The addition of an invasive strategy (angiography plus revascularization when feasible) to medical therapy does not reduce the risk of cardiovascular events or death but does reduce symptoms of angina among patients with stable coronary artery disease (CAD) and moderate or severe ischaemia. These findings from the ISCHEMIA trial have now been published in NEJM.
Patients with stable CAD, also known as chronic coronary syndrome, can be treated conservatively with the use of medical therapy (antianginal drugs plus disease-modifying drugs such as lipid-lowering, antithrombotic and renin–angiotensin-blocking agents) with or without an invasive strategy involving coronary angiography followed by percutaneous coronary intervention or coronary artery bypass graft surgery. Clinical equipoise exists as to the optimal approach, leading David Maron, Judith Hochman and colleagues to conduct the ISCHEMIA trial.
A total of 5,179 patients with stable CAD and moderate or severe ischaemia were randomly assigned to an initial invasive strategy plus medical therapy or an initial strategy of medical therapy alone followed by angiography if medical therapy was unsuccessful.
During follow-up (median 3.2 years), a primary outcome event (death from cardiovascular causes, myocardial infarction, or hospitalization for unstable angina, heart failure or resuscitated cardiac arrest) occurred in 318 patients in the invasive-strategy group and 352 patients in the conservative-strategy group. At 5 years, the cumulative event rate was not significantly different between the two groups (16.4% versus 18.2%). Similarly, the risk of death did not differ significantly according to treatment strategy.
Of note, the definition of myocardial infarction (whether or not procedural infarctions were included) had an effect on the analysis. The invasive strategy was associated with a higher rate of procedural myocardial infarctions within the first 6 months, whereas the conservative strategy was associated with more (predominantly spontaneous) myocardial infarctions as the trial continued. “Although there was no difference in mortality between the groups,” comments Maron, “it will be important to follow up for the longer term to determine if a survival benefit emerges for the invasive approach.”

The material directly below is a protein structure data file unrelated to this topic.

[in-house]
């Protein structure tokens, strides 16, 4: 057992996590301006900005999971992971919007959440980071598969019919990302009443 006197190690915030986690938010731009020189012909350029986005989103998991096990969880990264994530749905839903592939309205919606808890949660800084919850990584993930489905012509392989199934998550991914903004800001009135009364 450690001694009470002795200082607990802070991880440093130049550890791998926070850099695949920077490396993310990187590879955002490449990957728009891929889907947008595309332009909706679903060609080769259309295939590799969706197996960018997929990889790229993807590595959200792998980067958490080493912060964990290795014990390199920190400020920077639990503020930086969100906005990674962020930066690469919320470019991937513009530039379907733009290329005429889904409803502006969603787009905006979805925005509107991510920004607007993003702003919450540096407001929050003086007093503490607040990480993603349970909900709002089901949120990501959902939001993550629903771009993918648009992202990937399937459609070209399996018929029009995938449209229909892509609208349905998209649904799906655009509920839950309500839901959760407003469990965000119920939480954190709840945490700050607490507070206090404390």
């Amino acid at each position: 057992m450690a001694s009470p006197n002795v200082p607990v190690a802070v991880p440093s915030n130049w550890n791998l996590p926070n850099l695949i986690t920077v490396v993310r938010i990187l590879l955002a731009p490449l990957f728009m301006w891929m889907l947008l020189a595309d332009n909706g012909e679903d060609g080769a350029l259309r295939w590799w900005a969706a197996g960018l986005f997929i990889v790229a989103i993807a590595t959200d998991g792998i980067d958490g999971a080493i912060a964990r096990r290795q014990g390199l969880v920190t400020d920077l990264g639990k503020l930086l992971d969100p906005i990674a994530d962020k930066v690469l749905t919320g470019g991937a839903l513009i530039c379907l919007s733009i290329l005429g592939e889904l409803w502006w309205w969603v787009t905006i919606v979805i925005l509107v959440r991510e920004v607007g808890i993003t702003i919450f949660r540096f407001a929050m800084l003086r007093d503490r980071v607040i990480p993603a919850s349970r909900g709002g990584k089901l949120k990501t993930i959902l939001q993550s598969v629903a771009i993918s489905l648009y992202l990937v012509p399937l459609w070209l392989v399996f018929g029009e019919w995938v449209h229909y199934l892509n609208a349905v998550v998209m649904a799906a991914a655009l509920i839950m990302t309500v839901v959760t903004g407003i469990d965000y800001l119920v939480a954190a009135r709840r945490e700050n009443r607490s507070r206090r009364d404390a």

In a second paper published in NEJM, the ISCHEMIA investigators report assessments of angina-related symptoms, function and quality of life with the Seattle Angina Questionnaire. Patients assigned to the invasive strategy had greater improvements in angina-related health status than those assigned to the conservative strategy. The benefit was confined to the 65% of patients who had angina in the month before randomization.
In another paper published in JAMA Cardiology, the ISCHEMIA investigators report a secondary analysis into sex-specific differences. Women, who comprised 23% of the trial population, had a higher frequency of angina than men, despite having less severe ischaemia on stress testing and less extensive CAD on coronary CT angiography. The investigators attribute these findings to inherent sex-specific differences in the complex relationships between angina, atherosclerosis and ischaemia.
“Taking time to optimize medical therapy and assess response to therapy does not expose patients to greater risk”
“ISCHEMIA confirms that there is no need to rush to the catheterization laboratory after learning of an abnormal stress test,” summarizes Maron. “Taking time to optimize medical therapy and assess response to therapy does not expose patients to greater risk,” he adds. Therefore, an initial conservative strategy should be recommended for patients who fit the profile of those included in the ISCHEMIA trial. An invasive approach is appropriate for those with angina whose symptoms are not adequately relieved with medical therapy.
Maron, D. J. et al. Initial invasive or conservative strategy for stable coronary disease. N. Engl. J. Med. https://doi.org/10.1056/NEJMoa1915922 (2020)
Spertus, J. A. et al. Health-status outcomes with invasive or conservative care in coronary disease. N. Engl. J. Med. https://doi.org/10.1056/NEJMoa1916370 (2020)
Reynolds, H. R. et al. Association of sex with severity of coronary artery disease, ischemia, and symptom burden in patients with moderate or severe ischemia: secondary analysis of the ISCHEMIA randomized clinical trial. JAMA Cardiol. https://doi.org/10.1001/jamacardio.2020.0822 (2020)
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Lim, G.B. Initial medical therapy for moderate to severe ISCHEMIA. Nat Rev Cardiol 17, 319 (2020). https://doi.org/10.1038/s41569-020-0383-y